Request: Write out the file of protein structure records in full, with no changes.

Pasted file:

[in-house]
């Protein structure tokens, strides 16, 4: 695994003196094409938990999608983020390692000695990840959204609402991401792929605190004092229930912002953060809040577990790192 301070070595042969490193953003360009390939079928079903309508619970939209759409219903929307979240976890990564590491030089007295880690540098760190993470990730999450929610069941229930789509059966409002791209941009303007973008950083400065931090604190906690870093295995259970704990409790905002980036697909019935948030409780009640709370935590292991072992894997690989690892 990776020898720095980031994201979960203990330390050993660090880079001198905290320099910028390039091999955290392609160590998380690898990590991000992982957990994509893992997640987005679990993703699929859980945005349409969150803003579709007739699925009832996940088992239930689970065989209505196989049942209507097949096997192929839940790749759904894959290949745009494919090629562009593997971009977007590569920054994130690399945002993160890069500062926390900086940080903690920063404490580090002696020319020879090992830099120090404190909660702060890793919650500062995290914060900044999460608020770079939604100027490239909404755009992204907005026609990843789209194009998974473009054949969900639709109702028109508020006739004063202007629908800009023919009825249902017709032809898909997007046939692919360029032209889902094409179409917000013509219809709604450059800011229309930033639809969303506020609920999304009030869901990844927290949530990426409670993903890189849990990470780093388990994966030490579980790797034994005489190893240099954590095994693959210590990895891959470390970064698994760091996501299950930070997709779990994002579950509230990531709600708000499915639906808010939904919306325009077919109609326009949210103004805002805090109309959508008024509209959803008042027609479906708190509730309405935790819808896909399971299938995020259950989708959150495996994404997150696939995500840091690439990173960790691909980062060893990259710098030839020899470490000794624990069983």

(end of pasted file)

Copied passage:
[in-house]
């Protein structure tokens, strides 16, 4: 695994003196094409938990999608983020390692000695990840959204609402991401792929605190004092229930912002953060809040577990790192 301070070595042969490193953003360009390939079928079903309508619970939209759409219903929307979240976890990564590491030089007295880690540098760190993470990730999450929610069941229930789509059966409002791209941009303007973008950083400065931090604190906690870093295995259970704990409790905002980036697909019935948030409780009640709370935590292991072992894997690989690892 990776020898720095980031994201979960203990330390050993660090880079001198905290320099910028390039091999955290392609160590998380690898990590991000992982957990994509893992997640987005679990993703699929859980945005349409969150803003579709007739699925009832996940088992239930689970065989209505196989049942209507097949096997192929839940790749759904894959290949745009494919090629562009593997971009977007590569920054994130690399945002993160890069500062926390900086940080903690920063404490580090002696020319020879090992830099120090404190909660702060890793919650500062995290914060900044999460608020770079939604100027490239909404755009992204907005026609990843789209194009998974473009054949969900639709109702028109508020006739004063202007629908800009023919009825249902017709032809898909997007046939692919360029032209889902094409179409917000013509219809709604450059800011229309930033639809969303506020609920999304009030869901990844927290949530990426409670993903890189849990990470780093388990994966030490579980790797034994005489190893240099954590095994693959210590990895891959470390970064698994760091996501299950930070997709779990994002579950509230990531709600708000499915639906808010939904919306325009077919109609326009949210103004805002805090109309959508008024509209959803008042027609479906708190509730309405935790819808896909399971299938995020259950989708959150495996994404997150696939995500840091690439990173960790691909980062060893990259710098030839020899470490000794624990069983």